5. Real-time techniques for data reliability
As businesses demand real-time insights for immediate decision-making, the need for data to be processed and analyzed at high speed (i.e., high data velocity) has never been greater. This has led to the rise of streaming pipelines, which continually ingest, process, and analyze data. However, as data velocity increases, so does the challenge of maintaining data quality. Real-time data streams leave little room for traditional, batch-based data quality checks. Therefore, data engineers must develop new strategies and adopt tools that can ensure data quality in real time. These could include real-time data validation, in-stream data cleansing, and machine-learning algorithms that can detect and correct anomalies on the fly.
6. LLMs empower data consumers to be involved in fixing data quality issues
Large Language Models (LLMs), such as GPT-4, are poised to dramatically change how people interact with databases. Instead of manually querying databases or scrutinizing data for quality issues, users can leverage LLMs to communicate their needs in natural language. For example, a user could simply ask the LLM for a specific data analysis or to check for data quality issues, and the LLM could perform the necessary database queries, data cleaning, or anomaly detection tasks. In essence, the LLM acts as an intelligent intermediary between the user and the database, simplifying the interaction and making data more accessible to non-experts. Similar to how the rise of DBT empowered data analysts and business analysts to perform data transformations, LLMs will further democratize data quality work. Rather than the finance team needing to wait for data engineers to fix a data quality issue before they are able to update their report, they will be able to do it themselves.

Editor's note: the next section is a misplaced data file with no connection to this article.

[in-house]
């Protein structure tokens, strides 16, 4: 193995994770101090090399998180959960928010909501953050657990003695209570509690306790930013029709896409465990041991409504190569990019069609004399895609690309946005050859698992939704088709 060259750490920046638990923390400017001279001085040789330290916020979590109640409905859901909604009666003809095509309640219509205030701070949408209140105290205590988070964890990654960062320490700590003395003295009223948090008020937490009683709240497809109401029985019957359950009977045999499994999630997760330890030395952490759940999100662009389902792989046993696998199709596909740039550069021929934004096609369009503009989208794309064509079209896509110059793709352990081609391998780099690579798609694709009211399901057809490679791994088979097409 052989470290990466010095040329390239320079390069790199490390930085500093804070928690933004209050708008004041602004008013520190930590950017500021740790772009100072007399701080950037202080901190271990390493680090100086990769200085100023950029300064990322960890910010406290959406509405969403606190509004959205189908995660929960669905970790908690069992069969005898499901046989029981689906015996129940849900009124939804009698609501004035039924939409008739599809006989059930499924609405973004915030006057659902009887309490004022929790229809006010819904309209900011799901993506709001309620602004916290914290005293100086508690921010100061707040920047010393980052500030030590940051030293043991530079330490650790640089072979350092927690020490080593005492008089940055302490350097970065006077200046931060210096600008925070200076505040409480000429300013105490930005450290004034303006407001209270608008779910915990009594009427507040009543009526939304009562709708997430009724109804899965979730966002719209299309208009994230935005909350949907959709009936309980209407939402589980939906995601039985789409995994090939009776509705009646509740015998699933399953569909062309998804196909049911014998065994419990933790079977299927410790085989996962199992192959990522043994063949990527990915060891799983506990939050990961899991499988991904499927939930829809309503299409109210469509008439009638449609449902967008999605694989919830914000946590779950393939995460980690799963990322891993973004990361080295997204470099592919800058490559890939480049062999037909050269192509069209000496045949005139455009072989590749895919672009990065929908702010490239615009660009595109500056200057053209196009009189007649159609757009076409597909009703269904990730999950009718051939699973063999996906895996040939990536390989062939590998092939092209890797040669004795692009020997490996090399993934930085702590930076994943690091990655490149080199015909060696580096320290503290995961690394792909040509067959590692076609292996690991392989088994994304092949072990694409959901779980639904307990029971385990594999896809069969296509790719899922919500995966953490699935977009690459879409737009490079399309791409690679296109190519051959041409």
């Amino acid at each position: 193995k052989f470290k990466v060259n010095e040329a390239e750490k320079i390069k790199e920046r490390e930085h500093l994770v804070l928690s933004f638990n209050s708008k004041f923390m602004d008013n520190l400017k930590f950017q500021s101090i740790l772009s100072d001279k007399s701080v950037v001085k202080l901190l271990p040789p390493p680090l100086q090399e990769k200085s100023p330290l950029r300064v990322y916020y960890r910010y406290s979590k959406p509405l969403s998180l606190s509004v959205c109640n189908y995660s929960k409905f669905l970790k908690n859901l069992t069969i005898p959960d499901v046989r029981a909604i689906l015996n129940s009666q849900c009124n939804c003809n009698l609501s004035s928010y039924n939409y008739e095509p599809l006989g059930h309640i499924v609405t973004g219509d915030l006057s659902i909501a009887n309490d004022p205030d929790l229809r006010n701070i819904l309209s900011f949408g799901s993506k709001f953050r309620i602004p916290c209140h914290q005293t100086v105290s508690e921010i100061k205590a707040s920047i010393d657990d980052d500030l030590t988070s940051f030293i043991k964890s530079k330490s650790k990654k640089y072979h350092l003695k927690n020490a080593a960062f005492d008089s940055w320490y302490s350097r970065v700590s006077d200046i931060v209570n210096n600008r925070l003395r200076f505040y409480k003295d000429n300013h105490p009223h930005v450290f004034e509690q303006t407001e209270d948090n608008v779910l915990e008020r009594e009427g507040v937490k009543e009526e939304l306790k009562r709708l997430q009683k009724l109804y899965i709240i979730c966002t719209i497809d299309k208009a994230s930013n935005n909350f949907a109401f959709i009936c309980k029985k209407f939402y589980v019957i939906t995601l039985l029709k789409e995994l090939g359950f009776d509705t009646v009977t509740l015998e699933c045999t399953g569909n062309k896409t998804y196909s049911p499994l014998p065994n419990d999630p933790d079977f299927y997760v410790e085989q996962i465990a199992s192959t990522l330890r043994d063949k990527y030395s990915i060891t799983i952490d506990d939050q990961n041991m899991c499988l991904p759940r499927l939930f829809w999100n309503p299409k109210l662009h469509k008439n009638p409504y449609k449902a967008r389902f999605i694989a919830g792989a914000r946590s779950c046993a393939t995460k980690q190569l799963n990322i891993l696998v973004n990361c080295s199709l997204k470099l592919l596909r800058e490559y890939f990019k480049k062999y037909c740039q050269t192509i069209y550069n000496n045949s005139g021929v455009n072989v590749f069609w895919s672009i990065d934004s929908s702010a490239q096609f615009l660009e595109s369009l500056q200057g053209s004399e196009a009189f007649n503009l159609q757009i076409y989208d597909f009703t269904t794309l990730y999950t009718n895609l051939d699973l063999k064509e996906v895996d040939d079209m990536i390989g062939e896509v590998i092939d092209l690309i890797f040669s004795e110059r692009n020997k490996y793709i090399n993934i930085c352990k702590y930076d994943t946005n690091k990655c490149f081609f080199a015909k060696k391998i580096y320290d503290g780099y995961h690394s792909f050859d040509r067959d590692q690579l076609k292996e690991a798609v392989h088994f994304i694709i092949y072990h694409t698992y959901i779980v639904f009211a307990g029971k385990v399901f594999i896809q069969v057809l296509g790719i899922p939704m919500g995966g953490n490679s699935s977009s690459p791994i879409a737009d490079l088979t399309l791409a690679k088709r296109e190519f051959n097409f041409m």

7. Data contracts become more popular
Data contracts, proposed by Chad Sanderson of Convoy and Andrew Jones of GoCardless, are agreements specifying the format, content, and quality of data when it is produced. It essentially treats data like an API that must be code reviewed and versioned. Rather than all data getting dumped into something like Kafka, and then transformed/cleaned up in data warehouses, service owners choose a subset of data to expose in a structured manner.
Data contracts shift some of the responsibility for data quality towards the producers of data, i.e. application teams. They help set expectations and standards for data quality, allowing receiving systems to trust and use the incoming data. In the future, they will likely be more widely utilized.
8. Out-of-the-box custom data monitoring deployments
The current generation of data monitoring tools typically involves importing and processing all the tables/schemas in a data warehouse. The best of them, like Bigeye, then automatically generate metrics and thresholds that engineering teams can go through and enable. This is already an improvement from previous generations of observability products, which would have required teams to manually configure each metric. However, for large organizations, which might have hundreds of tables, it’s still an extremely tedious process.
In the future, we will see more turnkey solutions like Bigeye’s BigConfig, which allow you to deploy all your metrics from a single, templated config file. The templates are based on common data sources like Stripe and Hubspot and can be further customized.
Schema change detection